By Lena Inglis
Choosing the right summer camp for kids and teens can be overwhelming. Navigating a world of camp types, themes and locations can be challenging whether you’re looking for something in upstate New York or further west. Not to mention that camp costs can swell well over budget — that’s why we’ve teamed up with Katherine Firestone, the founder of the Fireborn Institute, to help parents sift through the many choices. She offers strategies on how to use the upcoming summer vacation to set children up for success in the fall.
Numerous camps specialize in team building, academics and travel, but philosophies and styles vary greatly. Finding a top-notch summer program at home and abroad requires diligent research. While references from other parents are a great way to start your search, Firestone suggests using the American Camp Association as a resource to check accreditations and backgrounds on all reputable camps. Another way to take the hassle out of finding the right camp is by checking its mission statement and philosophy. This will give you a very good overall idea if the camp is a good fit for your child. Also, look for low camper-to-counselor ratios as it will ensure that your child gets adequate supervision.
Sure, games and activities to keep kids engaged and productive over the summer break is important, but many camps help to develop the softer skills like empathy, intellectual curiosity, and communication to foster can-do attitudes in children.
“Many soft skills get overlooked throughout the school year, but they are super important for children’s long term success” Firestone added.
One example of a camp with a higher purpose is Seeds of Peace (Otisfield, Maine) where kids from all over the world and with different backgrounds coalesce. Even though some come from countries in conflict with one another, they can unite given an opportunity to engage in daily dialogue.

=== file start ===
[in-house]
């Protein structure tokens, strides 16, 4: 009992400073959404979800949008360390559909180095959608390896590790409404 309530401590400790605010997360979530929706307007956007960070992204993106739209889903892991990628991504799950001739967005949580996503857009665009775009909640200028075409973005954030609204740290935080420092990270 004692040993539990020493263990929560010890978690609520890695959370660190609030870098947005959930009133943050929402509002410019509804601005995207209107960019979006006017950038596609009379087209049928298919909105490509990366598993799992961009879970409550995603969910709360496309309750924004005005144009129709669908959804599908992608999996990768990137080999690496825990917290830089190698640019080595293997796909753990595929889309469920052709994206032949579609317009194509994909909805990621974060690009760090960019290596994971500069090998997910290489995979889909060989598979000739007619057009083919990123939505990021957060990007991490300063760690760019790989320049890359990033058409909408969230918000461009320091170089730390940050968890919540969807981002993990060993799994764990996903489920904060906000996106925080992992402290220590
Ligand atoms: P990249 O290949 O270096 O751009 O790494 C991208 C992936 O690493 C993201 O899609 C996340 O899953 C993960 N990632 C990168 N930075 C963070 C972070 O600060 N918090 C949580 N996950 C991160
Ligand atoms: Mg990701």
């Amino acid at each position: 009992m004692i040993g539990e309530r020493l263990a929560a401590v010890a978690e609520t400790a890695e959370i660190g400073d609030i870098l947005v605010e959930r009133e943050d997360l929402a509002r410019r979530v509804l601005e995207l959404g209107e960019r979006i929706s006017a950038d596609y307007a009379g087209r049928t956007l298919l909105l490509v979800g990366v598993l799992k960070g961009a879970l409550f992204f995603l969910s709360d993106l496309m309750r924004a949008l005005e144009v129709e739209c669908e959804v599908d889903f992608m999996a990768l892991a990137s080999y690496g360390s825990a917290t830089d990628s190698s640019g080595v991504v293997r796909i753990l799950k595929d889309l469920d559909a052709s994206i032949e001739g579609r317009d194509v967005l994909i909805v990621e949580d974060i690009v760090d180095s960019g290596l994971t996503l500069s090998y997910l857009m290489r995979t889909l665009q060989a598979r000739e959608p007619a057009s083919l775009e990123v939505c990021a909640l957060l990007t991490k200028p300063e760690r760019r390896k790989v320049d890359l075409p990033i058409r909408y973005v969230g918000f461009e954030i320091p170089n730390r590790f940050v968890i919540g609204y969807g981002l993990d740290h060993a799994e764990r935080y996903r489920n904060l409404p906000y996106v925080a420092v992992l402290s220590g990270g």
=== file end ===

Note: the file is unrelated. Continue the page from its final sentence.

Through this, campers reflect on their own identities and gain insights into the dynamics that perpetuate conflict.
This camp offers a Leadership Development Program for 9th and 10th graders who possess an open-minded attitude, a high level of maturity, and strong leadership potential. There is a $3,000 tuition fee for campers, but scholarship money is available.
“When kids are having fun, that’s when they are doing their best learning” says Firestone. Making sure your camp of choice allots time for unstructured free play lets campers take responsible risks.
Camps that focus on academics are an excellent way to strengthen skills learned during the school year, but be sure campers are granted exploratory play, which gives them time to hone their communication and problem-solving skills as the increased autonomy brings valuable life experiences.
Let’s face it, “It doesn’t really matter how cool the camp is, if you picked it out and your kid is annoyed that you picked it out, they’re not going to like it” says Firestone.